Putting Healthy Fats on Your Plate
Some people believe that the less fat you eat, the better. You, too, may think that all fat is bad. The truth is, certain types of fat can actually help your heart, so you don't need to avoid fat altogether. Instead, watch how much and what type you eat.
For a heart-healthy diet, the USDA recommends that you limit your daily fat intake to 20 to 35 percent of the calories you consume. For children, the daily fat intake should be 30 to 35 percent for those between ages 2 and 3 and 25 to 35 percent for those between ages 4 and 18.
The good fats
No matter how much you eat, most of your fat calories should come from monounsaturated and polyunsaturated fats. They play a positive role in managing cholesterol levels. Low-density lipoprotein (LDL), or "bad" cholesterol, can build up on artery walls and turn to plaque, leading to an increased risk for heart attack and stroke. High-density lipoprotein (HDL), or "good" cholesterol, helps remove plaque from artery walls.
The best choice for your heart is monounsaturated fat, because it's been shown to lower LDL levels but not HDL levels. Sources of monounsaturated fat include:
Nuts (almonds, walnuts, pecans, peanuts, pistachios, and macadamia)
Polyunsaturated fat also may help lower LDL levels, but this type of fat may slightly reduce HDL levels as well. Sources of polyunsaturated fats include:
Sunflower seed oil
The bad fats
Saturated fat, trans fat, and cholesterol are the fats that boost the risk for coronary heart disease and stroke. Trans fats are most often found in processed foods and hydrogenated oils. You should try to limit your intake of saturated fat to less than 10 percent of your calories and avoid trans fat as much as possible. Limit your intake of cholesterol to less than 300 mg per day, the USDA recommends.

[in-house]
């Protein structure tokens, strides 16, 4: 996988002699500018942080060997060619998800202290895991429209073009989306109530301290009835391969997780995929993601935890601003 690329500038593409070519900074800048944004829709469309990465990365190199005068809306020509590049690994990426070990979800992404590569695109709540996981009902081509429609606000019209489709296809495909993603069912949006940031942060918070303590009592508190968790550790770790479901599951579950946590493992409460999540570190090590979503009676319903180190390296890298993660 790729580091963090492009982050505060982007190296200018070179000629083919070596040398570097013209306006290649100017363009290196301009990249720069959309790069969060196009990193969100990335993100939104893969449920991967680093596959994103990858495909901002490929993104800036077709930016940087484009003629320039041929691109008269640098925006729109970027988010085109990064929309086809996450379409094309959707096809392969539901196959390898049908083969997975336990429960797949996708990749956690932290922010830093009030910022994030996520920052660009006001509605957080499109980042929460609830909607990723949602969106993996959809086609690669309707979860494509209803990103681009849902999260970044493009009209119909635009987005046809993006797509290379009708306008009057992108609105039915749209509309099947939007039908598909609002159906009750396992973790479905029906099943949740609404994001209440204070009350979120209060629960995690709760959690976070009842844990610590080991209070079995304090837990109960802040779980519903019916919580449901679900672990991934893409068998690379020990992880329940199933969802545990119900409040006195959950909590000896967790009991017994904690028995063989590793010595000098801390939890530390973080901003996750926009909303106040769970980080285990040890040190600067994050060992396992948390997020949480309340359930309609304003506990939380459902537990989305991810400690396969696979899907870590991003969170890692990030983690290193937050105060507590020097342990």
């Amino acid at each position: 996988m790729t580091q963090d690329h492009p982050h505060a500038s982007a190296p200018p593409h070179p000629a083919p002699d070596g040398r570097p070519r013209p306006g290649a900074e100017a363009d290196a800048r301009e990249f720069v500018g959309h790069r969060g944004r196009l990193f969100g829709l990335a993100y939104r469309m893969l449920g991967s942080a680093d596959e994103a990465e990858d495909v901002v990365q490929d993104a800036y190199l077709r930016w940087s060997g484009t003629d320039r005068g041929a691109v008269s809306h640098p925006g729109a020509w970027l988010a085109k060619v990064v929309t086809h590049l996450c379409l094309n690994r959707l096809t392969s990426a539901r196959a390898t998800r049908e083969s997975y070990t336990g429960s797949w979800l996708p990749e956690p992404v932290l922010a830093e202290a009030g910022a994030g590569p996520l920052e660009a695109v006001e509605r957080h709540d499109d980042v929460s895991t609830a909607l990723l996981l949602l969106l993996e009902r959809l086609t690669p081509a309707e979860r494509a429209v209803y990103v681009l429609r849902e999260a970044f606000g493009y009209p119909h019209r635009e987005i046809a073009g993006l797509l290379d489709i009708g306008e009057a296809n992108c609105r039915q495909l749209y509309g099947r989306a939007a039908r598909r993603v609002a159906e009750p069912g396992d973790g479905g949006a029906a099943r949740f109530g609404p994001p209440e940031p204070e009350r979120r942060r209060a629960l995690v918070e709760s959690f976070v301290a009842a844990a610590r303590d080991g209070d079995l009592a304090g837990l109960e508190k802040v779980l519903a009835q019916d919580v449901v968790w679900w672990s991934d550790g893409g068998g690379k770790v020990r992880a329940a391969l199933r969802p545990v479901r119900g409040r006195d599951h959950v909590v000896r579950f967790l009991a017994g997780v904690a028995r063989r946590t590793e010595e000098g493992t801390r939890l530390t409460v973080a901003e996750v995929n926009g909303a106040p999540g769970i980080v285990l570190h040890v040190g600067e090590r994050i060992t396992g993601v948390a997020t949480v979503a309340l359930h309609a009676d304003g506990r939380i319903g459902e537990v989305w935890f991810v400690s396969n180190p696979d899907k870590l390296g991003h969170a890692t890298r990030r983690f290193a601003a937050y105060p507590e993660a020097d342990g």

The best way to limit your saturated fat is to cut back on animal fats. These fats can be found in full-fat cheese, whole milk, butter, full-fat ice cream, and fatty meats such as bacon, sausage, and poultry skin. Trans fat is found in foods made with partially hydrogenated vegetable oils such as commercially prepared snack foods, cookies, and desserts. Stick margarine, french fries, onion rings, and other fried foods also contain trans fat. Cholesterol is found in egg yolks and organ meats.
Limit or avoid these foods, which are high in saturated fat, or look for low-fat or nonfat versions:
Red meat (beef, mutton, lamb, pork)